Category Archives: Mercurial

Distributed Development with Mercurial

Every clone of a Mercurial repository can act as a consistent, fully functional repository itself. This is a very useful property of a DVCS; one that you can take advantage of to make development a lot easier, especially for teams that are dispersed in multiple places of the globe.

Imagine for a moment that your team is not sharing the same physical space every day. In fact, half of your team works in an office in the west coast of the United States and the other half is located somewhere in Europe. Continue reading


Mercurial Clones without a Working Copy

Mercurial repository clones can have two parts:

  1. An .hg/ subdirectory, where all the repository metadata is stored
  2. A “working copy” area, where checked out files may live

The .hg/ subdirectory stores the repository metadata of the specific clone, including the history of all changesets stored in the specific clone, clone-specific hooks and scripts, information about local tags and bookmarks, and so on. This is the only part of a Mercurial repository that is actually mandatory for a functional repository. Continue reading

FreeBSD doc-el picking up speed

As pleasures go, it is a strange yet somewhat refined one to see a project one has started pick up speed. My fellow translators at the Greek documentation team of FreeBSD have been busy lately, and the result of our collective work is a fairly large number of commits to the “doc-el” repository.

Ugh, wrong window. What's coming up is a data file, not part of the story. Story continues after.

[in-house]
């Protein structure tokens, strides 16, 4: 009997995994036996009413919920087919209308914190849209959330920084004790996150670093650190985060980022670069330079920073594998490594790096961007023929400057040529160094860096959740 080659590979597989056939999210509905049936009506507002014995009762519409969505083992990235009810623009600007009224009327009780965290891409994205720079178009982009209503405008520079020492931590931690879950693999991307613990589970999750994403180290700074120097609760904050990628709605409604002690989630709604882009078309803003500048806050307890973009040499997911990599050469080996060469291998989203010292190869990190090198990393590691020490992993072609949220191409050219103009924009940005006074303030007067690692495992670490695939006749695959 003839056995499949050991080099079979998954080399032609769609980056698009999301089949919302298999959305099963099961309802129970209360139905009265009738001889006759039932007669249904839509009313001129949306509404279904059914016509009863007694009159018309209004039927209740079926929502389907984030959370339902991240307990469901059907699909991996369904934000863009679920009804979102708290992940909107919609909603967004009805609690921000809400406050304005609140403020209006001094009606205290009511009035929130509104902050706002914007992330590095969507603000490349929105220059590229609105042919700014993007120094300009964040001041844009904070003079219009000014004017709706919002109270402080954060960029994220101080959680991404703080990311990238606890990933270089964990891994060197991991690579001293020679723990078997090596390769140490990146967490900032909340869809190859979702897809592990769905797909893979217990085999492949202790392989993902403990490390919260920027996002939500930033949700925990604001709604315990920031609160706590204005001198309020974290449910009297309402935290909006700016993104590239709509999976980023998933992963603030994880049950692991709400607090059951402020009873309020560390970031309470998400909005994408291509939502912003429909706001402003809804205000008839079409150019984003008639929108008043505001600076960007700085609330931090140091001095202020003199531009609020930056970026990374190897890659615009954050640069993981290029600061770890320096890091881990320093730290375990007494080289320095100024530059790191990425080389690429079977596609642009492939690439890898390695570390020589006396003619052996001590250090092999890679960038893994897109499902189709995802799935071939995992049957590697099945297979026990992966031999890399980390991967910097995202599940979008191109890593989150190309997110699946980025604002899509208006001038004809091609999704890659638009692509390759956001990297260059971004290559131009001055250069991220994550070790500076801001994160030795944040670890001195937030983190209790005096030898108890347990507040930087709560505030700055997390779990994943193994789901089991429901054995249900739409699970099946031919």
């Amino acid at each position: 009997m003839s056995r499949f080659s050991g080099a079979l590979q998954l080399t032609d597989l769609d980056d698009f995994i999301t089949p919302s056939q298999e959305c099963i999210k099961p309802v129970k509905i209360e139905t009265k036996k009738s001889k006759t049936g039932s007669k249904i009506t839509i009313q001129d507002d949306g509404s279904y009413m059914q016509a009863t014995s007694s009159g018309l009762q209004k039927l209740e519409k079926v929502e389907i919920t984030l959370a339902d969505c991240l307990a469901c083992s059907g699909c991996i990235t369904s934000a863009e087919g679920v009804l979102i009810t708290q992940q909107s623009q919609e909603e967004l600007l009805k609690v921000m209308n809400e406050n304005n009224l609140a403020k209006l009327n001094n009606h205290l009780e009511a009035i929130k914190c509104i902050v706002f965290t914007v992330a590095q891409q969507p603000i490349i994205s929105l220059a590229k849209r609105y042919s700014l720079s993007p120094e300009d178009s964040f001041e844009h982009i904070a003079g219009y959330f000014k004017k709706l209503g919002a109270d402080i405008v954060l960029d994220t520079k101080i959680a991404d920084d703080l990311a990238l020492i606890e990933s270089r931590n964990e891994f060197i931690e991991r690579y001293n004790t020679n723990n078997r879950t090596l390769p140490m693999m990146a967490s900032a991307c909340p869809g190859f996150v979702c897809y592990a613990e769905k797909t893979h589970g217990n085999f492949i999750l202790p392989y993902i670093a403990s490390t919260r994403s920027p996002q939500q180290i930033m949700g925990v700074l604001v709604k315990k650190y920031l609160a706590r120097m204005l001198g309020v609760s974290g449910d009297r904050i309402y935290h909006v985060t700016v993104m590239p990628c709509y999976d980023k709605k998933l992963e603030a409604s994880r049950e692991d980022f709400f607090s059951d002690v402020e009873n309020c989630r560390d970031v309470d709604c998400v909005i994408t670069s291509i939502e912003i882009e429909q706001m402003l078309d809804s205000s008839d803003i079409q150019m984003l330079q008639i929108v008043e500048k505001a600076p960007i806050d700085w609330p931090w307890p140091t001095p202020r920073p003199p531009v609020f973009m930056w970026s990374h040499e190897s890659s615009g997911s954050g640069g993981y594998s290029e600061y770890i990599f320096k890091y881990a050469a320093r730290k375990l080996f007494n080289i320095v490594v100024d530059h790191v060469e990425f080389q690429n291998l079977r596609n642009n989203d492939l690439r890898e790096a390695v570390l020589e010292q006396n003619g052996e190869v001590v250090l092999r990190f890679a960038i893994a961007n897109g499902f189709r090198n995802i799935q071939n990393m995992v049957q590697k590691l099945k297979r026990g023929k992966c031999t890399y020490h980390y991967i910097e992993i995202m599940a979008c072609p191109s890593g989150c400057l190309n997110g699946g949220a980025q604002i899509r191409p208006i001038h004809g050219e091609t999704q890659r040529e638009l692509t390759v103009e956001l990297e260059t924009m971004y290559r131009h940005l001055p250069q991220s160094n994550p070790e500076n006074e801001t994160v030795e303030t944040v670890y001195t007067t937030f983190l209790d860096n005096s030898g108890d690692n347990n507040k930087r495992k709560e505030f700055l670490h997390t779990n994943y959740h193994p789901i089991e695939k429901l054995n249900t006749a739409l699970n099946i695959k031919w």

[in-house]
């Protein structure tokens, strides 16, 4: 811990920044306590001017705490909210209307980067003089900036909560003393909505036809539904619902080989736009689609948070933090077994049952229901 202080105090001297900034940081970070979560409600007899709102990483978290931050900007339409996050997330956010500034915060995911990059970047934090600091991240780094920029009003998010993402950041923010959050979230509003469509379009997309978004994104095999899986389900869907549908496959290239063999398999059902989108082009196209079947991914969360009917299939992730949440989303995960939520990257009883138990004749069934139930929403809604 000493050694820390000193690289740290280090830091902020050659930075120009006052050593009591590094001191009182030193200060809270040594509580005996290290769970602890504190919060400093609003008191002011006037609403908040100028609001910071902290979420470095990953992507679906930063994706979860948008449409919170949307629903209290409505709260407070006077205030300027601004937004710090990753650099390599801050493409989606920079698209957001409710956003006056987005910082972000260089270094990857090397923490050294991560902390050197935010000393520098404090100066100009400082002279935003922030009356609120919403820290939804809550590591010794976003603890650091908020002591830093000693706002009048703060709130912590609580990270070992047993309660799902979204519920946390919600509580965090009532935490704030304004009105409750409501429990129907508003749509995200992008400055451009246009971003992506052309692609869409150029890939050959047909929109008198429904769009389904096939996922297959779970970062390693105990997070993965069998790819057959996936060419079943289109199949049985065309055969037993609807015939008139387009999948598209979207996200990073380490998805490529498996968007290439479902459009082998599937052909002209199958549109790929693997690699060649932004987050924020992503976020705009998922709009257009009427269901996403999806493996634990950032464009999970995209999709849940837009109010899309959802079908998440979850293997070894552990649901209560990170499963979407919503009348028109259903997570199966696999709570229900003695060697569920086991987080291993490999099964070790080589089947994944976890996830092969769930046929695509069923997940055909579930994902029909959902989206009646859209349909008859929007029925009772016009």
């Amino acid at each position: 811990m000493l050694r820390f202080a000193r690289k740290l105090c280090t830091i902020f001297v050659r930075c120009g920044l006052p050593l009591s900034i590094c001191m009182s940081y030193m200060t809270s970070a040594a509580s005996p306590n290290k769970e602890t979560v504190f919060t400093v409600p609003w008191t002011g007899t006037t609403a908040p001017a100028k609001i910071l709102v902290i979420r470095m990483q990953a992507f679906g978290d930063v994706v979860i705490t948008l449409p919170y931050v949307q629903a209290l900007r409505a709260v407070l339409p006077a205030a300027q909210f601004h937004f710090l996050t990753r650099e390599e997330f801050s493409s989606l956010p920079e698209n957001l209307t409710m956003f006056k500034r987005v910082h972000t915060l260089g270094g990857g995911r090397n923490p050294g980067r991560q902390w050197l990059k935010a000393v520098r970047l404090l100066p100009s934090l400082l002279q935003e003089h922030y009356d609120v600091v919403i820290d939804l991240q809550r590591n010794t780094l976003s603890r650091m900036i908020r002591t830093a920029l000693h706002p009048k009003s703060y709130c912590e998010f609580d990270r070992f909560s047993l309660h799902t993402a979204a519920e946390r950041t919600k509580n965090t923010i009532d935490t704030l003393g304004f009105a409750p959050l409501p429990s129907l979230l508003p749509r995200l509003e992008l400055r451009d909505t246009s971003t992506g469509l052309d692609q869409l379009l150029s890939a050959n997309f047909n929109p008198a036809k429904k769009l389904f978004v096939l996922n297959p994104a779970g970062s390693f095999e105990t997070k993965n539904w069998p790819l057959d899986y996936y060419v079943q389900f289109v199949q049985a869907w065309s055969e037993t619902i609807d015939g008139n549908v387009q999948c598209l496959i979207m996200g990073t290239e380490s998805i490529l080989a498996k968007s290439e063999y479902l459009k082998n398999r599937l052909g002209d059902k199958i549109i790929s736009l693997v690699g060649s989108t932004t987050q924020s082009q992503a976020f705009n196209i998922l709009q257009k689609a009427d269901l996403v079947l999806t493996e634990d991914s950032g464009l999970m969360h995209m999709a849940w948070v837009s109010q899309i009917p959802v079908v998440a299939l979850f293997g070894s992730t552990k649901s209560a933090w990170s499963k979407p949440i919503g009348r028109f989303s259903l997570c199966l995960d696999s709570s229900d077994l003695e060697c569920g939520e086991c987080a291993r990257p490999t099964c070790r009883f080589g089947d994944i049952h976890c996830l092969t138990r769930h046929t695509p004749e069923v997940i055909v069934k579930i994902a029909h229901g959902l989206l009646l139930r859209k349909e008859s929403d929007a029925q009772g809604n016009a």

There are now at least four translators actively working on a chapter of their own: Manolis Kiagias, Vaggelis Typaldos, Kyriakos Kentrotis and me. Changesets flow between our repository clones almost every day, and I often find myself pulling patches from two or three places at the same time. Continue reading

Dear Santa…

I know it’s a bit early for 2010, but can you please grant me a wish today and count it as one of the 2010 ones?

For 2010 (and the rest of 2009) I wish I can keep up today’s pace of reading code, hacking at it, running tests and then committing; and be able to do that almost every day:

$ hg  log --template '{date|isodate} {author|user}\n' | \
    fgrep 'keramida' | awk '{print $1,$4}' | sort | uniq -c | tail -2
  10 2009-06-01 keramida
  26 2009-06-04 keramida

Oh, and yeah… I’ll be a good boy ;-)

Scripting Mercurial

Dan Fuchs posted a short article about scripting Mercurial to see what files an incoming changeset modifies.

I am always amazed at how easy Mercurial (and other free software tools) make this sort of thing. Continue reading